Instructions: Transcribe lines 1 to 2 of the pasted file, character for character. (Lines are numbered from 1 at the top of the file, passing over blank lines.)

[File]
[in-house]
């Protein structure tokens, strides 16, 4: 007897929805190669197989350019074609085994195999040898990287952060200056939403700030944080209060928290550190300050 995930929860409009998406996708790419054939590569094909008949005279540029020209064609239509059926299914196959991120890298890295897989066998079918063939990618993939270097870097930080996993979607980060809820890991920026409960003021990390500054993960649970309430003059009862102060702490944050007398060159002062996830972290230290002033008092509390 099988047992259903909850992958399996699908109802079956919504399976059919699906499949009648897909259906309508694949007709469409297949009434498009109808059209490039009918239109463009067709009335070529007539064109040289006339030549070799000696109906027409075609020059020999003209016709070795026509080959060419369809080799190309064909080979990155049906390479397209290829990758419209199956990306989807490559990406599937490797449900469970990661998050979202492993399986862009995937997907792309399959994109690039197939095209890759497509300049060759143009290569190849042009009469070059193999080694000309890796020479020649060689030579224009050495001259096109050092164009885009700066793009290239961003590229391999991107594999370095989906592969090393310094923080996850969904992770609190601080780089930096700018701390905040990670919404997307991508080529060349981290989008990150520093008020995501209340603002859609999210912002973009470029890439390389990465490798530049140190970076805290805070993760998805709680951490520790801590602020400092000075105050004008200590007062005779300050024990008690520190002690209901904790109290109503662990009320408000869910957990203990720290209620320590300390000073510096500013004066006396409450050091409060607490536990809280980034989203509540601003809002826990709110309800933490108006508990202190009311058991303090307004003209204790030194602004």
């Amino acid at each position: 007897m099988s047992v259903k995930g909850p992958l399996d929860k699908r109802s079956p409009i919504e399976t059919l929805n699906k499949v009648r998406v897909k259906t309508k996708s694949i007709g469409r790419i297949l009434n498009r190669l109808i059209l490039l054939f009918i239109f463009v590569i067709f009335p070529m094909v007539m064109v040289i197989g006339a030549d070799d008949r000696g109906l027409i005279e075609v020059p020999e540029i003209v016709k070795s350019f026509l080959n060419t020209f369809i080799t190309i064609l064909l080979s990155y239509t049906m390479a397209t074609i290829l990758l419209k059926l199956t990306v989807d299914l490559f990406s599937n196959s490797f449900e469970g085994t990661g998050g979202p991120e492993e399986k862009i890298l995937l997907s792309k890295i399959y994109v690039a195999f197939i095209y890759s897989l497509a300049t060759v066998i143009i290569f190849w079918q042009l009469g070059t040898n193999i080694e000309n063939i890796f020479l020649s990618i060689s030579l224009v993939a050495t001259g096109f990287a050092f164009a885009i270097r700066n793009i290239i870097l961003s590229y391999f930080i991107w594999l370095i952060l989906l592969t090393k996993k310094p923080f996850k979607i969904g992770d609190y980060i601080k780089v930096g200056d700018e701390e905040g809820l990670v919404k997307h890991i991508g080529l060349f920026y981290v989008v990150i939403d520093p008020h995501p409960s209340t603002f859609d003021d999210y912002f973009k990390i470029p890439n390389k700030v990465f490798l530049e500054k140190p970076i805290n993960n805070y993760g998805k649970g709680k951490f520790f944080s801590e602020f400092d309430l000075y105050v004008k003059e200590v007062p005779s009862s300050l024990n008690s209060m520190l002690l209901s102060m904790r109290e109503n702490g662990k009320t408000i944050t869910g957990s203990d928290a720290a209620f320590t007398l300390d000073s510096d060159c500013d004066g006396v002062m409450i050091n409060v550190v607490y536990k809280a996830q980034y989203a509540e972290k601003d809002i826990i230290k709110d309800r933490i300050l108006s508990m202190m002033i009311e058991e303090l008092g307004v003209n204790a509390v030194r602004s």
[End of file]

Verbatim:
[in-house]
């Protein structure tokens, strides 16, 4: 007897929805190669197989350019074609085994195999040898990287952060200056939403700030944080209060928290550190300050 995930929860409009998406996708790419054939590569094909008949005279540029020209064609239509059926299914196959991120890298890295897989066998079918063939990618993939270097870097930080996993979607980060809820890991920026409960003021990390500054993960649970309430003059009862102060702490944050007398060159002062996830972290230290002033008092509390 099988047992259903909850992958399996699908109802079956919504399976059919699906499949009648897909259906309508694949007709469409297949009434498009109808059209490039009918239109463009067709009335070529007539064109040289006339030549070799000696109906027409075609020059020999003209016709070795026509080959060419369809080799190309064909080979990155049906390479397209290829990758419209199956990306989807490559990406599937490797449900469970990661998050979202492993399986862009995937997907792309399959994109690039197939095209890759497509300049060759143009290569190849042009009469070059193999080694000309890796020479020649060689030579224009050495001259096109050092164009885009700066793009290239961003590229391999991107594999370095989906592969090393310094923080996850969904992770609190601080780089930096700018701390905040990670919404997307991508080529060349981290989008990150520093008020995501209340603002859609999210912002973009470029890439390389990465490798530049140190970076805290805070993760998805709680951490520790801590602020400092000075105050004008200590007062005779300050024990008690520190002690209901904790109290109503662990009320408000869910957990203990720290209620320590300390000073510096500013004066006396409450050091409060607490536990809280980034989203509540601003809002826990709110309800933490108006508990202190009311058991303090307004003209204790030194602004």